This is the story of how everything changed for me.
I was 34 years old and in a detox facility in Victoria, probably for the second or third time that year. I have always met solid people in detox facilities. This time I got talking with a guy I’ll call “Trey.” It turned out that Trey knew a couple of my sisters from jobs they had when they were younger. We didn’t have a lot in common other than that, but after we had spoken for awhile, I mentioned that I was from Kawacatoose (in Saskatchewan). He told me he was sponsoring a Native American Church (NAC) meeting soon after he got out of detox and the man conducting his ceremony was also from Saskatchewan. His name is Kelly Daniels.
Trey asked if I’d like to come and I said “yes.”
My companion Rachel and I joined him, his girlfriend and another one of his friends. We drove up to Kamloops together. It was a memorable car ride because all of us were from very different backgrounds and if it weren't for that medicine, we would have never socialized with each other. For example, my bro’s girlfriend used to be a jail guard, and I used to be a con.
It was a nice ride though. My partner and I hadn’t spent much time together, and I was healthy again, so it felt like we were a couple of love-struck teenagers going on a road trip, just cuddling the whole time.
Things felt heavier when we drove up to the house where the ceremony was being held. Until that night I had never actually seen a tipi in my life, other than the ones at tourist stops (which natives call “white tipis”). But this was the real deal - 28 feet across and about 20 feet tall. It had a lining on the inside for the cold and an eagle feather tied to the centre pole, and it was that beautiful creamy colour that tipis get when they’ve had many fires in them.
We went inside the house and introduced ourselves. I met a whole crew of peyote brothers and sisters who I had bumped into at various other times but two people I met that night were two whom I thank the Creator for every day of my life - Frank Asapace (in the pictures) and Kelly Daniels.
Before the ceremony started, all the men sat around the living room talking, drinking coffee and eating soup. I overheard Frank say something about the drive from Saskatchewan, and I mentioned that I was from Saskatchewan as well, but I grew up in Victoria. He asked where I was from, and I told him Kawacatoose, but I had never been there or met anyone from there. He smiled, and said, “My boy, I’m from Kawacatoose. It’s gonna be a good one tonight.”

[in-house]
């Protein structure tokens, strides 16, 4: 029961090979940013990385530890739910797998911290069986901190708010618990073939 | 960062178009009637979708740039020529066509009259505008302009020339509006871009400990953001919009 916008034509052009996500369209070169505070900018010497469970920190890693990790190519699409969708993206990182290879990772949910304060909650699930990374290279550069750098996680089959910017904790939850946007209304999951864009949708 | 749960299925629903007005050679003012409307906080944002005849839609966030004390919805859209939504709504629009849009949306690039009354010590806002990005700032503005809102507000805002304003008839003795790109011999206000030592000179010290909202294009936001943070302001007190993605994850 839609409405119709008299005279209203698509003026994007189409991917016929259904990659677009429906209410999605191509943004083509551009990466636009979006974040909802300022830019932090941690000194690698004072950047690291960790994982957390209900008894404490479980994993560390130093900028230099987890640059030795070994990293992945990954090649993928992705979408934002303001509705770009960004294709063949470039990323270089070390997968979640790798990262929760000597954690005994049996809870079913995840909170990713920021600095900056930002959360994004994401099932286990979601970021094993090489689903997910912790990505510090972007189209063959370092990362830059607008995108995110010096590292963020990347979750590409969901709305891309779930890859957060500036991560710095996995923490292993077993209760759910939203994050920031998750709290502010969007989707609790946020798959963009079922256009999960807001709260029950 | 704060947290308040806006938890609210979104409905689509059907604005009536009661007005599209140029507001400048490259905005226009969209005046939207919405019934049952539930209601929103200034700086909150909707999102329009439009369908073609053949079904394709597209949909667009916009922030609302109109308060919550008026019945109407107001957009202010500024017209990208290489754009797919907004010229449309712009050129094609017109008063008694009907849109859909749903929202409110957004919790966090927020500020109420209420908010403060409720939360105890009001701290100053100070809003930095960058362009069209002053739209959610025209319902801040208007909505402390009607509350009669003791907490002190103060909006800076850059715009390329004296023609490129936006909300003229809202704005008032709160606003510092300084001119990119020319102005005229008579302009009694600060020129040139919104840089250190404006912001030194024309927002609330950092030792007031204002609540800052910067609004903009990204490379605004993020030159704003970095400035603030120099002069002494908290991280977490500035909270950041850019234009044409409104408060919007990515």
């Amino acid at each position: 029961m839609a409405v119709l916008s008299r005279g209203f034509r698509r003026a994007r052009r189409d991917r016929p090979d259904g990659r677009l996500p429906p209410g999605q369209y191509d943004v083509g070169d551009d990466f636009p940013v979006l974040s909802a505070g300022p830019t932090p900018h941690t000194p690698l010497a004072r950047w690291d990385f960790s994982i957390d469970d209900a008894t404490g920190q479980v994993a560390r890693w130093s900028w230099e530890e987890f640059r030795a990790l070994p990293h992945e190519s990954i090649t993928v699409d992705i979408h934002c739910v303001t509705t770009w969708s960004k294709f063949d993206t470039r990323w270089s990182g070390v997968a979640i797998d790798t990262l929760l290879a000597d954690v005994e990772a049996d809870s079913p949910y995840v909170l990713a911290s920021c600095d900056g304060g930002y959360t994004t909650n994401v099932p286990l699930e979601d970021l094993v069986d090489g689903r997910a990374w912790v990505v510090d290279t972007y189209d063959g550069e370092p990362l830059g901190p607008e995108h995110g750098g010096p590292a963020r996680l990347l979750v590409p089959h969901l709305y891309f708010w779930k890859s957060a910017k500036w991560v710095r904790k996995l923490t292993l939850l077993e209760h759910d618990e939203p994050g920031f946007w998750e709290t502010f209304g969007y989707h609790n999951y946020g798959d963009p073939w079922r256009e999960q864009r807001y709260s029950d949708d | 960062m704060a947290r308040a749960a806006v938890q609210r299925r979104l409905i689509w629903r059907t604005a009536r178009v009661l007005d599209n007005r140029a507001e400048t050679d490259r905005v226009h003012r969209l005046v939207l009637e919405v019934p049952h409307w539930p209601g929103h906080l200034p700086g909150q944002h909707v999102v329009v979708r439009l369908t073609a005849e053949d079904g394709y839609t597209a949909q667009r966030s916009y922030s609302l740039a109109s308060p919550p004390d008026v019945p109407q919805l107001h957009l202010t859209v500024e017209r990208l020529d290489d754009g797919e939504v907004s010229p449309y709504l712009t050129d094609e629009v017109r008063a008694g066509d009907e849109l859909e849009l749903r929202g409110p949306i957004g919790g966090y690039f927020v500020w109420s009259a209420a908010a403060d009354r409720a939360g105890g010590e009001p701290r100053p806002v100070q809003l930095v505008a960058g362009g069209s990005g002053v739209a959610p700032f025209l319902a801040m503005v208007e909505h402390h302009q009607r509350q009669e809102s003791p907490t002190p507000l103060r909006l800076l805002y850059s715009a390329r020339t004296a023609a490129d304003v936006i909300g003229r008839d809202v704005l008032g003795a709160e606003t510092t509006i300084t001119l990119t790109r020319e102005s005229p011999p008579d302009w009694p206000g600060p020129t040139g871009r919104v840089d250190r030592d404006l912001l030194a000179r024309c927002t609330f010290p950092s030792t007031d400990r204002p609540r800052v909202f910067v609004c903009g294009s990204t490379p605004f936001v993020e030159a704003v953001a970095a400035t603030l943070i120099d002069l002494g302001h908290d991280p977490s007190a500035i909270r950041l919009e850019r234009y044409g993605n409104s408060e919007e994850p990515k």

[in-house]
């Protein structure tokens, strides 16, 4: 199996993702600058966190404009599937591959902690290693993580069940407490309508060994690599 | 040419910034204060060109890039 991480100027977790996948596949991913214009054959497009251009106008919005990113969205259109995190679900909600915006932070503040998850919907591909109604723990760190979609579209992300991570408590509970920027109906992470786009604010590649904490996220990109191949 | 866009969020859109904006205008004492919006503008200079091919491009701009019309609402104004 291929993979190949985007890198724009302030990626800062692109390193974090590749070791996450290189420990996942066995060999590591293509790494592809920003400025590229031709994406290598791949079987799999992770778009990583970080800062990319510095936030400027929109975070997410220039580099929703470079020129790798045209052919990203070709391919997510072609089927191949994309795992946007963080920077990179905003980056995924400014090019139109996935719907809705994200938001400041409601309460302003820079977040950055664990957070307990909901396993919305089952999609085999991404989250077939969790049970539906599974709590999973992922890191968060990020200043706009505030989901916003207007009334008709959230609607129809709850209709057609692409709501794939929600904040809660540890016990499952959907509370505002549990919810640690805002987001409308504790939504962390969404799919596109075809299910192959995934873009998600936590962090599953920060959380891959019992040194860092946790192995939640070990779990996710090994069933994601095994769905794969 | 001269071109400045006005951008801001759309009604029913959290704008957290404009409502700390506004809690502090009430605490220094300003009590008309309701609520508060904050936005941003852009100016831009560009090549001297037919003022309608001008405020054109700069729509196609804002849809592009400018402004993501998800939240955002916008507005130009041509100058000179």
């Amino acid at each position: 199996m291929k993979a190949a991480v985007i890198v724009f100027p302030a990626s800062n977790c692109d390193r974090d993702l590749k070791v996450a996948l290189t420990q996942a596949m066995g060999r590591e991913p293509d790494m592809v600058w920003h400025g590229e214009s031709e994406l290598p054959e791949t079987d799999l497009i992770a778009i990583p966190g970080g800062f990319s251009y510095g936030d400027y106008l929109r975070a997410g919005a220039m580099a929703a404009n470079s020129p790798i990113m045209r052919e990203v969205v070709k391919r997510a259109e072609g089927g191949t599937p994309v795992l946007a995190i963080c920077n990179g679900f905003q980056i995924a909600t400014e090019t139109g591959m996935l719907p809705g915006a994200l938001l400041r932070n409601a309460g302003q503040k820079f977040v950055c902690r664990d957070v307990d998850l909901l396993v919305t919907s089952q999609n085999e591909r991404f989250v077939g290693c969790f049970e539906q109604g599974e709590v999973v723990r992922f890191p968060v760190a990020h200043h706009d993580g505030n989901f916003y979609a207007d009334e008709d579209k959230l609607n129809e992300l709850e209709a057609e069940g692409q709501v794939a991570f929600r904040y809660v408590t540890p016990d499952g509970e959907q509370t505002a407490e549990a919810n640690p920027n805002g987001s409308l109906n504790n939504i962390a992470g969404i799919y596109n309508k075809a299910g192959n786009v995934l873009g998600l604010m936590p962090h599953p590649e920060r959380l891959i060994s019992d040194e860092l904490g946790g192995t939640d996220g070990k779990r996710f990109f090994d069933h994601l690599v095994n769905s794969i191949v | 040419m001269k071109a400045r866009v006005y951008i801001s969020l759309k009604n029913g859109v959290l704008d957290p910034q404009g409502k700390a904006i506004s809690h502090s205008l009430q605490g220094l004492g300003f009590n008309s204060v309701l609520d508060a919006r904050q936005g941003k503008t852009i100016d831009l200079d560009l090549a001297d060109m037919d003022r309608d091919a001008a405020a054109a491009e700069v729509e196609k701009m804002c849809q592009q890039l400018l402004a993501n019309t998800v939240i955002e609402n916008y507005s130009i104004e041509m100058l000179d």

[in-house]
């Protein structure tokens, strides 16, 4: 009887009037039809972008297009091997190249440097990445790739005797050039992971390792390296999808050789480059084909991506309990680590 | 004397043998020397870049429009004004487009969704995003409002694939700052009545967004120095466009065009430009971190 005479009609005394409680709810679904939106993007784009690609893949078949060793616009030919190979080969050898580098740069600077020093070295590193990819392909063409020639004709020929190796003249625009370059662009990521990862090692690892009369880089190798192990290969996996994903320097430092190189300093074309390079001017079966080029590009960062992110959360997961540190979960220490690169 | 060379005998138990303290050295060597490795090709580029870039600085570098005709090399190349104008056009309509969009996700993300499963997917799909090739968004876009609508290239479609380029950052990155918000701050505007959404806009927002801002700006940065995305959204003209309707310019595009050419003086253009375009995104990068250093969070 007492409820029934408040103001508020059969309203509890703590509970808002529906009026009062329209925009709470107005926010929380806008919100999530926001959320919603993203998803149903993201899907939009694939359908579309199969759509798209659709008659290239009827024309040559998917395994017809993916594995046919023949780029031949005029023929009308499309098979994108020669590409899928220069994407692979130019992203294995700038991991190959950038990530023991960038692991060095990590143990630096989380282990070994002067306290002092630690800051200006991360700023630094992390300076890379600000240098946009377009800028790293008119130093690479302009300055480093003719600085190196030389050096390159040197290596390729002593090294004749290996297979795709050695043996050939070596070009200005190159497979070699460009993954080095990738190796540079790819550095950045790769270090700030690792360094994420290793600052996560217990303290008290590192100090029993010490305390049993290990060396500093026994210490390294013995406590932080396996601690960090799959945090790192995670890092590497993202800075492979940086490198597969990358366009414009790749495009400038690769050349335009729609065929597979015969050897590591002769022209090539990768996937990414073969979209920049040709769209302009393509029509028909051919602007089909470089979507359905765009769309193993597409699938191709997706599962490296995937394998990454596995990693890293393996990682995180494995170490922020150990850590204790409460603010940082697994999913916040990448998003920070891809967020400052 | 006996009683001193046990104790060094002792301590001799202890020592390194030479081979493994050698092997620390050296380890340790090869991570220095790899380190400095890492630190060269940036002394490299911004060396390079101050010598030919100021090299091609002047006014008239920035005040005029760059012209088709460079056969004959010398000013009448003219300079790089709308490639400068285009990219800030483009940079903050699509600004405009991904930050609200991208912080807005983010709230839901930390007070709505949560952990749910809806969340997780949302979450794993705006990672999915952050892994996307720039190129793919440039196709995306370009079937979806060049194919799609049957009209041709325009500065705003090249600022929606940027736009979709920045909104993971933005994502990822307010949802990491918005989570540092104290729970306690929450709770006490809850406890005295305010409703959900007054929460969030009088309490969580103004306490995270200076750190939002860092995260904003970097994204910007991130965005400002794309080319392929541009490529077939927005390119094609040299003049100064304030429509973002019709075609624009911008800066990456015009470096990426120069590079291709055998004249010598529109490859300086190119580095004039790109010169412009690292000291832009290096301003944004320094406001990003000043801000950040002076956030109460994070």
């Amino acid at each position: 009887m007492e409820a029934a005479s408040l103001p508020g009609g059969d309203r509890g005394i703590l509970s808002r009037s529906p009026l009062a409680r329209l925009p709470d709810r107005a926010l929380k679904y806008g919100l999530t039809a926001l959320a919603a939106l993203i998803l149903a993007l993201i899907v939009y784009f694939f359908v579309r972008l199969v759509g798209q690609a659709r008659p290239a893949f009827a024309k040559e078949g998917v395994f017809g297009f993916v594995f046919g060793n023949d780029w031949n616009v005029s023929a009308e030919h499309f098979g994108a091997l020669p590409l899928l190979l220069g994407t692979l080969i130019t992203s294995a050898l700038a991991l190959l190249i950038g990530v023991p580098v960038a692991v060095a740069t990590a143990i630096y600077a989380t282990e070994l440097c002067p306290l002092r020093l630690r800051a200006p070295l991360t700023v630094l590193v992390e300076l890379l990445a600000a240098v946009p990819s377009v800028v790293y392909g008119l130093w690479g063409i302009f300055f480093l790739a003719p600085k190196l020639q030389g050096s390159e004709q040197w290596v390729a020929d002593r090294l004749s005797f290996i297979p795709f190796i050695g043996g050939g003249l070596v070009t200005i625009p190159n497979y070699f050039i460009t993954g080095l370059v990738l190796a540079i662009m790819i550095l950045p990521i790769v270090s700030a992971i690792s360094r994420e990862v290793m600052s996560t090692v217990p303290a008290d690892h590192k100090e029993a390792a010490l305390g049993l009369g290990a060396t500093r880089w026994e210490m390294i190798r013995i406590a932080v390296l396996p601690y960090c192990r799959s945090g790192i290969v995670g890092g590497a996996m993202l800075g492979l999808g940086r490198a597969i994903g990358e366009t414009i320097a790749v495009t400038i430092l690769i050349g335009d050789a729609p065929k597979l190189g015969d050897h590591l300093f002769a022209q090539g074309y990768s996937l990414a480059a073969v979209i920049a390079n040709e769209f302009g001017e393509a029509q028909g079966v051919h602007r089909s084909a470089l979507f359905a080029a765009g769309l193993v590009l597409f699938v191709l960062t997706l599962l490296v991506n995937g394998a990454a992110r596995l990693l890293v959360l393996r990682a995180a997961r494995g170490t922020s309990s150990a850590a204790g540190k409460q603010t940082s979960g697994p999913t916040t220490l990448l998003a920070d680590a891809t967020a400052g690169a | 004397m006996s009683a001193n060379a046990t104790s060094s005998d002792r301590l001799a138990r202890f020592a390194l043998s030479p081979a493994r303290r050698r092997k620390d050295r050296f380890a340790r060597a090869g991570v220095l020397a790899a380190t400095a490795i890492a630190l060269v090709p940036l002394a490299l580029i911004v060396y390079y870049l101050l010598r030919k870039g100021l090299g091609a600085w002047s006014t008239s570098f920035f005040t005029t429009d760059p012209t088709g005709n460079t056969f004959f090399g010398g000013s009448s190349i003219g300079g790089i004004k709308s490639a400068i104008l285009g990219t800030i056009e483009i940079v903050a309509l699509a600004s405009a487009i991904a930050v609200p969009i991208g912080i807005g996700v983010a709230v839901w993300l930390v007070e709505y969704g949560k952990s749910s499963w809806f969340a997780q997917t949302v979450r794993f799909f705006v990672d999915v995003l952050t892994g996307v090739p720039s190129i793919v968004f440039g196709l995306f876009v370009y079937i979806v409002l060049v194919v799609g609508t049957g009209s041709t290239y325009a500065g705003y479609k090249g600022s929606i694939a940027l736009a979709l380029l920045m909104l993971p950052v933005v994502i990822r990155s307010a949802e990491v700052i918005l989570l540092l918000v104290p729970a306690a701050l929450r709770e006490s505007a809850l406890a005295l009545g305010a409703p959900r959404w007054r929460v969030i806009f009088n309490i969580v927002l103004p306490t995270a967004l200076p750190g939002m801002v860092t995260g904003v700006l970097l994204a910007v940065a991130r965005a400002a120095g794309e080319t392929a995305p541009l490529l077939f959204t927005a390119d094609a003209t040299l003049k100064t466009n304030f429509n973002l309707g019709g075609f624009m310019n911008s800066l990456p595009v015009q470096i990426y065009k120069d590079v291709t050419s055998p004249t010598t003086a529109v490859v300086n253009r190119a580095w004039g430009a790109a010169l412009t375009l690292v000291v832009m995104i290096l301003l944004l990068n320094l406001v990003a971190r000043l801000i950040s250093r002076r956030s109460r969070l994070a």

I felt the weight and gravity of what was happening as we filed into the tipi. I was an urban transplanted native, so these guys were a whole new breed of Indian. I was pretty damned impressed.
On the coast, not very many people wear Pendleton coats, cowboy boots and big buckles. Until then I never thought I’d covet a pair of cowboy boots, but I did then.
The ceremony was amazing. From start to finish I felt it. The familiarity of being part of something at the core of me. This is where I belonged and how I was supposed to be spending my life. These were the ways I was supposed to be learning. This is what I had lost when I was adopted.
I cried that night. A lot. I cried for my mother, who I never met. I cried for a father I never knew. I cried for the mother and father who adopted me and raised me as their own. I cried because no matter how much we loved each other there had always been something missing. I cried because I finally found that missing piece. I cried because I knew I could finally be OK.
There was powerful healing that night not only for me but all of us.
Kelly Daniels is a Cree Road Man from Red Pheasant reserve just outside of North Battleford, Saskatchewan. He grew up learning the Ceremonial ways. We didn’t talk much that night, but it was a connection that would be an important part of my healing journey.
This was the first ceremony my companion and I sat in together, and it served to strengthen our bond a lot. She saw the obvious potential for my healing. Until then I had been lost, but Grandfather Peyote loves us and is kind. He took pity on me that night and blessed me, not only with meeting a man who would later adopt me as his son but Oki Ma Maskiky blessed me with the first glimpse of the beauty and power I had inside myself. I had never seen that before. I thought I was pretty on the outside and ugly on the inside, spoiled because I stole, lied and used, because I was bad. Oki Ma Maskiky showed me I only acted bad because I hurt and if I followed that path, the Medicine Road, I would heal and be alright.
Aho. Thank you, Grandfather. I love you.